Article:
Mechanism of Changes in the Kenyah’s Swidden System:Explanation in Terms of Agricultural Intensification Theory

  • Makoto Inoue
Part of the Ecological Studies book series (ECOLSTUD, volume 140)


According to the FAO (1995, 1997), 12 594 000 ha of tropical forests diminished annually in the 1990s. The main factors of tropical deforestation are slash and burn agriculture, reclamation of farmland, conversion to pasture, industrial wood felling, firewood collecting, and illegal logging. Moreover, the land tenure system, economic growth, and population increase have been indicated as underlying causes of tropical deforestation. In this manner, most of the causes of deforestation seem to have been made clear (Brown and Pearce 1994, Sponsel et al. 1996), even though discussion on swidden agriculture or shifting cultivation still remains controversial.


Labor Productivity Secondary Forest Land Productivity Fallow Period Upland Rice 
These keywords were added by machine and not by the authors. This process is experimental and the keywords may be updated as the learning algorithm improves.


Unable to display preview. Download preview PDF.

Unable to display preview. Download preview PDF.


  1. Boserup E (1965) The conditions of agricultural growth.George Allen &Unwin Ltd, LondonGoogle Scholar
  2. Brookfield HC (1972) Intensification and disintensification in Pacific agriculture. Pacific Viewpoint 15:30–48Google Scholar
  3. Brown K, Pearce DW (eds) (1994) The causes of tropical deforestation—the economic and statistical analysis of factors giving rise to the loss of the tropical forests. UCL Press, LondonGoogle Scholar
  4. Colfer CJP (1983) Change and indigenous agroforestry in East Kalimantan. Borneo Res Bull 15(1):3–21 and 15(2):69–87Google Scholar
  5. Conklin H (1957) Hanunoo agriculture. FAO, RomeGoogle Scholar
  6. Conklin H (1961) The study of shifting cultivation. Curr Anthropol 2(1):27–61CrossRefGoogle Scholar
  7. Dove M (1981) Swidden systems and their potential role in agricultural development — a case-study from Kalimantan. PRISMA, 21:81–100Google Scholar
  8. FAO (1995) Forest resources assessment 1990—Global synthesis (FAO Forestry Paper No.124). FAO, RomeGoogle Scholar
  9. FAO (1997) State of the World’s Forest 1997. FAO, RomeGoogle Scholar
  10. FAO Forestry Department (1985) Changes in shifting cultivation in Africa. Unasylva 30 (150):40–50Google Scholar
  11. Geertz C (1963) Agricultural involution. University of California Press, BerkeleyGoogle Scholar
  12. Gelder BV, O’Keefe P (1995) The new forester. Intermediate Technology Publications, LondonGoogle Scholar
  13. Greenland DJ (1974) Evolution and development of different types of shifting cultivation (FAO Soils Bulletin No.24). FAO, Rome, pp 5–13Google Scholar
  14. Hadi S, Hadi S, Hidayat R (1985) Indonesia. In: Swidden cultivation in Asia, Volume Three. UNESCO regional office for education in Asia and Pacific, Bankok, pp 74–149Google Scholar
  15. Inoue M (1988) Socio-economic mechanism of deforestation in the tropics (in Japanese).Forest Econ 41(10):9–21Google Scholar
  16. Inoue M (1990) Changes in the swidden system practiced by the Kenyah Dayak (in Japanese with English summary). J Southeast Asian Studies 28 (2):222–255Google Scholar
  17. Inoue M, Lahj ie AM (1990) Dynamics of swidden agriculture in East Kalimantan. Agroforestry Syst 12:269–284CrossRefGoogle Scholar
  18. Jordan CF (1985) Nutrient cycling in tropical forest ecosystems. Wiley, Chichester, pp 88–146Google Scholar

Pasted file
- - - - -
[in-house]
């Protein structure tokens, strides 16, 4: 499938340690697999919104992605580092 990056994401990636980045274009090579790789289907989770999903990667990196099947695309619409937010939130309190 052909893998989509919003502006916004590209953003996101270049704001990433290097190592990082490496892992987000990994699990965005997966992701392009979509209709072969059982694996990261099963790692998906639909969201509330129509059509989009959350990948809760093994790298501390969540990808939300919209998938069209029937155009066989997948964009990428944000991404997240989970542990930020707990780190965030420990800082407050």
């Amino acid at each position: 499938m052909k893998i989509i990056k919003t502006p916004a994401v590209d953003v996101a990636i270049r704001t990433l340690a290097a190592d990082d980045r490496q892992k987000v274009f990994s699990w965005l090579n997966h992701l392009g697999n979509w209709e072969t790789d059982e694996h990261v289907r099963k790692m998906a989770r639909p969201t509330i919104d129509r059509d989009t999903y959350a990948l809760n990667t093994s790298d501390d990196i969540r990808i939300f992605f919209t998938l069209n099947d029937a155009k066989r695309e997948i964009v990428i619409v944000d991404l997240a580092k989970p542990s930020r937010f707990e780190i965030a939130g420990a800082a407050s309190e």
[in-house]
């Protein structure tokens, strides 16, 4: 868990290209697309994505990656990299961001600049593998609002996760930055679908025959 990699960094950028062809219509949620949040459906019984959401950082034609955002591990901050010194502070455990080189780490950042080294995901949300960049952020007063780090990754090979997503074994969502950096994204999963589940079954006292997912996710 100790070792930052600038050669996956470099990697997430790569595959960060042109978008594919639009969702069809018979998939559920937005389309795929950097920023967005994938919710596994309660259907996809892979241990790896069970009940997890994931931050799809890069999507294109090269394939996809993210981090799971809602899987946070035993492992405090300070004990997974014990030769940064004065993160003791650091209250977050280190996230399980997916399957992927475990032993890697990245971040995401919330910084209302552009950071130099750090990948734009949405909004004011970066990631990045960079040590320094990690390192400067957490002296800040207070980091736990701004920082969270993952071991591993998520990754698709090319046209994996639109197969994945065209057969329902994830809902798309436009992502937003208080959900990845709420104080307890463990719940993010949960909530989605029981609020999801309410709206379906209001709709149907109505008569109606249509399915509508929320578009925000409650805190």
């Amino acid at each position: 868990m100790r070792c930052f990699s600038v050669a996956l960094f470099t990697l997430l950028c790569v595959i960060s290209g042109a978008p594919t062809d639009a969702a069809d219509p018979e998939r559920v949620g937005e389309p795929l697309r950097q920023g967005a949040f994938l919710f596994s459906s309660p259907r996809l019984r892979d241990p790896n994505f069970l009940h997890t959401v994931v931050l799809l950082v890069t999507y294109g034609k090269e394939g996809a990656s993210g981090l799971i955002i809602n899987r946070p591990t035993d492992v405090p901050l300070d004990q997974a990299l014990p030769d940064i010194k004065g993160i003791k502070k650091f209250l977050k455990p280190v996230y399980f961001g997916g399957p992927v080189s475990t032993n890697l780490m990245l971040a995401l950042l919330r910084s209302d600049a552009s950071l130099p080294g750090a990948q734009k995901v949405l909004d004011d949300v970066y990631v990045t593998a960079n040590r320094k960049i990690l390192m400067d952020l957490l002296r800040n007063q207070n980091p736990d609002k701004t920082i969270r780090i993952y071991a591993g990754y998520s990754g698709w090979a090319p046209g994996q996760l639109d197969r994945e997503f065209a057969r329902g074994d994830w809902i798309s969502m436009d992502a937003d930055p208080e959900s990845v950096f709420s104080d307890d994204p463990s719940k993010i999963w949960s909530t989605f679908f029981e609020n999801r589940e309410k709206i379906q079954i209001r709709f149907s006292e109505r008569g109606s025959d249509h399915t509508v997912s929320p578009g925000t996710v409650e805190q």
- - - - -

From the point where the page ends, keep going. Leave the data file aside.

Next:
19. Kano H (1982) Landless households in Indonesia. In: Takigawa T (ed) Low income classes of the rural area in Southeast Asia (in Japanese). Institute for Asian Economic Develop-ment, Tokyo, pp 77–114Google Scholar
  20. Kartawinata K, Jessup T, Vayda AP, Colfer CJP (1984) The impact of development on interactions between people and forests in East Kalimantan —a comparison of two areas of Kenyah Dayak settlement. Environmentalist 4 (Suppl 7):87–95Google Scholar
  21. Kunstadter P (1978) Subsistence agricultural cconomies of Lua’ and Karen hill farmers, Mae Saring district, Northern Thailand. In: Kunstadter P et al. (ed) Farmers in the forest. East-West Center, Hawaii, pp 74–133Google Scholar
  22. Peluso NL, Vandergeest P, Potter L (1995) Social aspects of forestry in Southeast Asia — a review of postwar trends in the scholarly literature. J Southeast Asia Studies 26(1):196–218CrossRefGoogle Scholar
  23. Ruthenberg H (1976) Farming systems in the tropics. Clarendon, Oxford, pp 1–18Google Scholar
  24. Sasaki T (1970) Swidden agriculture in the tropics (in Japanese). Kokonshoin, TokyoGoogle Scholar
  25. Spencer JS (1967) Shifting cultivation in Southeastern Asia. University of California Press,BerkeleyGoogle Scholar
  26. Sponsel LE, Headland TN, Bailey RC (eds) (1996) Tropical deforestation—the human dimension. Columbia University Press, New YorkGoogle Scholar
  27. Takigawa T, Saito H (eds) (1968) Land tenure and rural social structure in Asia. Institute for Asian Economic Development, TokyoGoogle Scholar
  28. Vasey DE (1979) Population and agricultural intensity in the humid tropics. Hum Ecol 7 (3):269–283PubMedCrossRefGoogle Scholar
  29. Vayda AP (1981) Research in East Kalimantan on interaction between people and forests — a preliminary report. Borneo Res Bull 13(1):3–15Google Scholar
  30. Vayda AP, Pierce CJ, Brotokusumo M (1980) Interactions between people and forest in East Kalimantan. Impact of science on society 30(3):179–190Google Scholar
  31. Watanabe T (1986) Development economics (in Japanese). Nihonhyouronsha, TokyoGoogle Scholar

Copyright information

© Springer Japan 2000

Authors and Affiliations

  • Makoto Inoue

There are no affiliations available

Personalised recommendations